Mr. Old Man flung open the doors to a large cabinet, revealing shelves crammed with liquor bottles. He snatched one up and brandished it. "Cognac Roi des rois! King of kings." He poured hearty slugs of cognac into our glasses.
I gazed at the jumble of furniture and knick-knacks stacked on the shelves. I could glimpse, beyond the gossamer swagged drapes, the jiggling aqua of a swimming pool. I wondered what other features this architectural oddity had. Should I ask to use the bathroom?
The old man pulled out a large mounted poster that looked like an abstract of crimson color, and bade us study it a while. Then he ushered us into a dining room where he leafed through catalog print-outs of gemstones before choosing one to show us. "Pigeon-blood rubies," he said, and pointed at me. "Which one you think is better? This one or that one?"
I walked back into the other room to look. "This one?" I ventured, pointing at the poster. "It's color is deeper."
He nodded as though I'd passed some kind of test. But then, "How much you think one carat cost?" he barked.
"Gosh, I don't know anything about gems," I said. "One carat - maybe $500?"
"You cheap!" he said, and pointed to my friend.
"One hundred thousand dollars - this one is twenty-nine carats! That over two million dollars!" He gestured at the poster. "It a good investment, very clean money."
He began to talk about the properties of pigeon-blood rubies. "Better than diamonds," he said. "Why do you think they put ruby in the center, diamonds all around? Not the other way. Pigeon-blood rubies help you fight your enemy. The best come from Burma." He ran his finger down a list that showed each ruby's origin of Myanmar.
As he talked, at various times, young men wandered in the room with vacuum cleaners or tools. They looked like they were used to Mr. Old Man entertaining strangers. The weirdness of the house, the fancy-framed faces of all the little grandchildren began to feel a little surreal. Were they really his family? I began to wonder if this was indeed Mr. Old Man's house, or if he just worked for the owners. If so, where were they? I wondered if he were trying to sell us something. I decided I didn't really need to use the bathroom, and looked for a place to set down my empty glass.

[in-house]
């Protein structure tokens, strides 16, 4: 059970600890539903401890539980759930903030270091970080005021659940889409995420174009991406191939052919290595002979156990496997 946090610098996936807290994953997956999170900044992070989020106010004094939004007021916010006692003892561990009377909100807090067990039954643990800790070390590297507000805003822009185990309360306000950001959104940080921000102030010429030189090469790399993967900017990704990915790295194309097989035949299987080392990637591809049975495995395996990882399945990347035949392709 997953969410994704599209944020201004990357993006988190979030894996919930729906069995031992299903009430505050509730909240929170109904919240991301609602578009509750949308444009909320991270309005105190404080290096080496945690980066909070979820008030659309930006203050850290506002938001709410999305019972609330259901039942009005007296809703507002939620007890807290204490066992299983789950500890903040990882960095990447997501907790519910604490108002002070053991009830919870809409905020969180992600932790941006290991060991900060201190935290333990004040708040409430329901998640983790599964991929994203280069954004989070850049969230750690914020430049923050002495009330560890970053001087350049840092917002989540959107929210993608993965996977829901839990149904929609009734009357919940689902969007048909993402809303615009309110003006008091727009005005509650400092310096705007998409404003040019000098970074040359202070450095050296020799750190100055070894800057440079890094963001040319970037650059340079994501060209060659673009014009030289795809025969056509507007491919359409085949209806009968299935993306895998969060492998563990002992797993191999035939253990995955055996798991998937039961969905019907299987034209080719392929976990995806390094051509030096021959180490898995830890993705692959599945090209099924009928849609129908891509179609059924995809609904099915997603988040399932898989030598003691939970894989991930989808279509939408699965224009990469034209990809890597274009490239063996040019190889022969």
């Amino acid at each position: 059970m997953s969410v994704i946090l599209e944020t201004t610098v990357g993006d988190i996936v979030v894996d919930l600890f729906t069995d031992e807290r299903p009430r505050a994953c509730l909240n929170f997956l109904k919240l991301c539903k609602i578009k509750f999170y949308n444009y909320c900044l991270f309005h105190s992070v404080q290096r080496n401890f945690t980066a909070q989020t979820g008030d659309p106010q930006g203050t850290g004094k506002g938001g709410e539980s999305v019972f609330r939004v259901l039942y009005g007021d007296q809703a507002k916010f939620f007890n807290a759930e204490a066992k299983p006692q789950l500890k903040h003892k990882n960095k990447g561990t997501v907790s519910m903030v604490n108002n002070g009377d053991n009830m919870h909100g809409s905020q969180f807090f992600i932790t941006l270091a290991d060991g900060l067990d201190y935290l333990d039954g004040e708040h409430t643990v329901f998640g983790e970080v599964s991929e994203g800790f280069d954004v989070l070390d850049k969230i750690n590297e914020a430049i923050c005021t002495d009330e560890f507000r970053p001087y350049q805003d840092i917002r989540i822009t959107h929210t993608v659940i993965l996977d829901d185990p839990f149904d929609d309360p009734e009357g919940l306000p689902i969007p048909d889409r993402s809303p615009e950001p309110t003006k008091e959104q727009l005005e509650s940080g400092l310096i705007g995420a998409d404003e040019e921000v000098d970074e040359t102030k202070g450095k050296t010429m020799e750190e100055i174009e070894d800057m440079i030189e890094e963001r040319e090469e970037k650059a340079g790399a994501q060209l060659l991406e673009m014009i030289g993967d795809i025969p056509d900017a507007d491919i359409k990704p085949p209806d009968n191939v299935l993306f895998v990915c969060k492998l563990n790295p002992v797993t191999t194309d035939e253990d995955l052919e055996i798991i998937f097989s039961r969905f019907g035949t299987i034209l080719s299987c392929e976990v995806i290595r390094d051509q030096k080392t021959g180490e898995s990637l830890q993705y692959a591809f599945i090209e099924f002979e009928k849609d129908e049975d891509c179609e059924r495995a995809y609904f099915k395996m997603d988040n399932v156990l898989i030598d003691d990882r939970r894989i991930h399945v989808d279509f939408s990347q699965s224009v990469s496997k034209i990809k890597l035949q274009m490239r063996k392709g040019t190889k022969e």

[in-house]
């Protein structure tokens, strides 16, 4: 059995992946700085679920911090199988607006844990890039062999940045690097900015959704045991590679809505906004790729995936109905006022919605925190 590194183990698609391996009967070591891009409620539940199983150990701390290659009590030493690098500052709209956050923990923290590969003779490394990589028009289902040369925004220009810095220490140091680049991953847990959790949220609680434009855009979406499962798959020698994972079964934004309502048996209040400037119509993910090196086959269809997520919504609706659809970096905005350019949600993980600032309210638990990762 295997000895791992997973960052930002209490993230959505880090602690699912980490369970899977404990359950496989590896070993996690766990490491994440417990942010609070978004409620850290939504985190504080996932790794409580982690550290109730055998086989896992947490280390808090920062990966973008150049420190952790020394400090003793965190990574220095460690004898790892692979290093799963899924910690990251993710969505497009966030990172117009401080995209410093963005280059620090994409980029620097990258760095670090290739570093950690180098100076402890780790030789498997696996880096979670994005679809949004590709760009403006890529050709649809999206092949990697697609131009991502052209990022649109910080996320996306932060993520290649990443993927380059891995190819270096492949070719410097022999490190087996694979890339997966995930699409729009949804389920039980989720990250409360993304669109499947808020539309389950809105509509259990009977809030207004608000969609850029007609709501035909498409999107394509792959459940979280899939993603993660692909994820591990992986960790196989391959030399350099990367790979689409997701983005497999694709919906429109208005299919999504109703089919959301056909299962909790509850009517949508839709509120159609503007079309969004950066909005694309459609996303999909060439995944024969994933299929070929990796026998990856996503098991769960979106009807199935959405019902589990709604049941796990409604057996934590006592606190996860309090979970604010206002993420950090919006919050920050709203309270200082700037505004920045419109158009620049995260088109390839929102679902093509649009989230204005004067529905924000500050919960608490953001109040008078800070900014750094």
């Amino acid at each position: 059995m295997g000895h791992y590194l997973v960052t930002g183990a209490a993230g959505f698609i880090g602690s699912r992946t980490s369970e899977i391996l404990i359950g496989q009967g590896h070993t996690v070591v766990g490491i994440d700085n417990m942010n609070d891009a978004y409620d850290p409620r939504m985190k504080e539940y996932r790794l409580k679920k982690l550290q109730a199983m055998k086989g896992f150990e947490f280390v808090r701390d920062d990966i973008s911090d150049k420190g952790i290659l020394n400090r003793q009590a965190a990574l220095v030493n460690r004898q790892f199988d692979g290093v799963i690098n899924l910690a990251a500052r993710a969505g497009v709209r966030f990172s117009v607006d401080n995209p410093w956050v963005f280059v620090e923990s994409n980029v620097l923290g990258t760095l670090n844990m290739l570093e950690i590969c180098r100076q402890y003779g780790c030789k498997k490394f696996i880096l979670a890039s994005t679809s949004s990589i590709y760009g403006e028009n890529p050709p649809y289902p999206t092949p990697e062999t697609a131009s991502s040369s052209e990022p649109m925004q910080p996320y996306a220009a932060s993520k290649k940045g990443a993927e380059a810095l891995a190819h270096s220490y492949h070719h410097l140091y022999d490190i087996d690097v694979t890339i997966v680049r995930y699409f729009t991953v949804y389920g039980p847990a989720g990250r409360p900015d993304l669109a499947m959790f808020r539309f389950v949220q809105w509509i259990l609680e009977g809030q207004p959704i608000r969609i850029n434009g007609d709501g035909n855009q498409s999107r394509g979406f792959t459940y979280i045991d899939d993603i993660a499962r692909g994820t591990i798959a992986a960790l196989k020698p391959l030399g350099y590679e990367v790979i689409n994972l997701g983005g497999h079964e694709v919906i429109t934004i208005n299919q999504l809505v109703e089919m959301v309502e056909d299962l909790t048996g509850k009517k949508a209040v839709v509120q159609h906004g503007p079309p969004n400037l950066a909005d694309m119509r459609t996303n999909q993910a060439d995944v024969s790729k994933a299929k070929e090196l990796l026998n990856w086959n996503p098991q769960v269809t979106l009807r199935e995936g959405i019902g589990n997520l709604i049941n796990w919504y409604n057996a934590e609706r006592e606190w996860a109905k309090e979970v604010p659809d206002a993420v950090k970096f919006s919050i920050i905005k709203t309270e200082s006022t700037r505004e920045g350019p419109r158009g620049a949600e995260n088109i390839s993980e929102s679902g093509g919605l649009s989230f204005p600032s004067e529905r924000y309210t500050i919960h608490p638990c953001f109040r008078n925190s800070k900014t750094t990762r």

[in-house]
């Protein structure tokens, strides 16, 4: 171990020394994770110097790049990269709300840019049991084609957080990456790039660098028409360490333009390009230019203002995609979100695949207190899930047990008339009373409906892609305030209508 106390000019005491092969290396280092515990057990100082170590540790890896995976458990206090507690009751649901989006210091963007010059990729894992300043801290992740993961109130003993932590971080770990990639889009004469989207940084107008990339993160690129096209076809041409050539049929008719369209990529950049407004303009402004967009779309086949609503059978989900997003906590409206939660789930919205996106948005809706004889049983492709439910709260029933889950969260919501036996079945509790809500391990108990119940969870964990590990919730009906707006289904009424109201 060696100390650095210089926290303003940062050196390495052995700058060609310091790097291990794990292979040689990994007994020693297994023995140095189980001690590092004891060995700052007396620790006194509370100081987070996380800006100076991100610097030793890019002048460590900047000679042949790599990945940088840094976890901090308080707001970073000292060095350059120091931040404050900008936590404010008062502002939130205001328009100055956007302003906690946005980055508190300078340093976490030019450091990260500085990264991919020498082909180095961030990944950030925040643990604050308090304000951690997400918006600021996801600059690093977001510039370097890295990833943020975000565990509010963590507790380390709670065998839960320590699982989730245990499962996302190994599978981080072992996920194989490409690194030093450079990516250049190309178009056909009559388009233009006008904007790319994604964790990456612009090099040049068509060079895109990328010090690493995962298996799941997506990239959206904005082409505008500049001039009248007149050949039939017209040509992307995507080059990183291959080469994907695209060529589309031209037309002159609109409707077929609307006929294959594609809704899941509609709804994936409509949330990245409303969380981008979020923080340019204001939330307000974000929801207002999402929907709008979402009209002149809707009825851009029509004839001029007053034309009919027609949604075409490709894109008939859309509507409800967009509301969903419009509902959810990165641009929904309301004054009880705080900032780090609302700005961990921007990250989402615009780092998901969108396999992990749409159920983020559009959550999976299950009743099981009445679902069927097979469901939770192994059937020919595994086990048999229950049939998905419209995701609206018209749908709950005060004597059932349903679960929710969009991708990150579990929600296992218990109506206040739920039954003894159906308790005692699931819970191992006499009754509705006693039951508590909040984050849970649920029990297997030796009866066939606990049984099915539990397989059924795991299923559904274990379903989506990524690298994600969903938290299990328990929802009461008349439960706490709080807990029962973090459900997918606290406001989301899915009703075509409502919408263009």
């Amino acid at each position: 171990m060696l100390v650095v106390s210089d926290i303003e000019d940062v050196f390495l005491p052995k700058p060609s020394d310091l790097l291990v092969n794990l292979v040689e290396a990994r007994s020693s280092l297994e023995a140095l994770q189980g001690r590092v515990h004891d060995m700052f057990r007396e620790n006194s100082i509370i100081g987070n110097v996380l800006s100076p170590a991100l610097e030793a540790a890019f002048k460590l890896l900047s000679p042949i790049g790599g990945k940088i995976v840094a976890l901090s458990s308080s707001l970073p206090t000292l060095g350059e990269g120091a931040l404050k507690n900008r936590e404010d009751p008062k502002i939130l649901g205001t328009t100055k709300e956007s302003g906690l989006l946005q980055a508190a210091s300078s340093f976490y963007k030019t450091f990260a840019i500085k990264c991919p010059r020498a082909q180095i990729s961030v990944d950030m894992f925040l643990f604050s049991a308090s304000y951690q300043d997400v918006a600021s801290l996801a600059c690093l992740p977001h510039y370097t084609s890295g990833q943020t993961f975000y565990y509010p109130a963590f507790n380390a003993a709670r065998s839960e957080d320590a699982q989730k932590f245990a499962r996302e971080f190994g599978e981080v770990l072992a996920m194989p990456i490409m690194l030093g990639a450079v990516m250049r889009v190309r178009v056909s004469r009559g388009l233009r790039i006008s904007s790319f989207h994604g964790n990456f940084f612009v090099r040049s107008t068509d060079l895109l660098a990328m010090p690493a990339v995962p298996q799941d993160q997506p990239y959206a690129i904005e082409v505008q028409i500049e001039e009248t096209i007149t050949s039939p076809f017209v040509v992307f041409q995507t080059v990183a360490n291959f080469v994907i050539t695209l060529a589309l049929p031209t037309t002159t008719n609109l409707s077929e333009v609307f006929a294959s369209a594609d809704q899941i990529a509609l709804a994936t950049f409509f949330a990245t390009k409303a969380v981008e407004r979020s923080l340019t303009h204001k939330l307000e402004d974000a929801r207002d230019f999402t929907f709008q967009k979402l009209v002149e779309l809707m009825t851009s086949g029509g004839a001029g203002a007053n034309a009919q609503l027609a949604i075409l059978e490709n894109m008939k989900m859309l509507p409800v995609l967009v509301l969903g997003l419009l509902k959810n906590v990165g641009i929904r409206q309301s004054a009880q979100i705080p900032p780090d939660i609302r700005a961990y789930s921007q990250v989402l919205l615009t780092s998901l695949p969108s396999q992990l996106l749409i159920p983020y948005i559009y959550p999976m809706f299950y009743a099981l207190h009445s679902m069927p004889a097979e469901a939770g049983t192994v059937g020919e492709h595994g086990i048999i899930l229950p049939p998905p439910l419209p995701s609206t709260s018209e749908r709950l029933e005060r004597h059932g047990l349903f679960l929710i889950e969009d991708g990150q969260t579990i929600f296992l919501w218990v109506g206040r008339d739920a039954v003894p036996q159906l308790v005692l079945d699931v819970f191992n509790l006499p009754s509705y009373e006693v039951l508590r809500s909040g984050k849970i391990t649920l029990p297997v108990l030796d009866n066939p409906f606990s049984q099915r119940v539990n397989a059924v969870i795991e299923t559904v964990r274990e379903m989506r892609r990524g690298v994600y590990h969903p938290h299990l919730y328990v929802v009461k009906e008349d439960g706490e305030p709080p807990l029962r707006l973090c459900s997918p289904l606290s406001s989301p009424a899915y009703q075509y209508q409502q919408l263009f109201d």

We said something about having to get to an appointment, and thanked him for his hospitality, and he straightened up. The audience with Mr. Old Man had ended. As he walked us back to the garage door, he pulled out a card and scrawled on it with a marker. "My phone number. You call me anytime." The name he wrote was "Hai."
Dazzled and a little addled from the cognac, we pulled our shoes back on before crossing the wide and sponge-like green lawn back to our car.
"Merry Christmas!" He waved us goodbye.
Only in New Orleans.
I've since learned that the house was built in 1978, designed by architect Albert C. Ledner.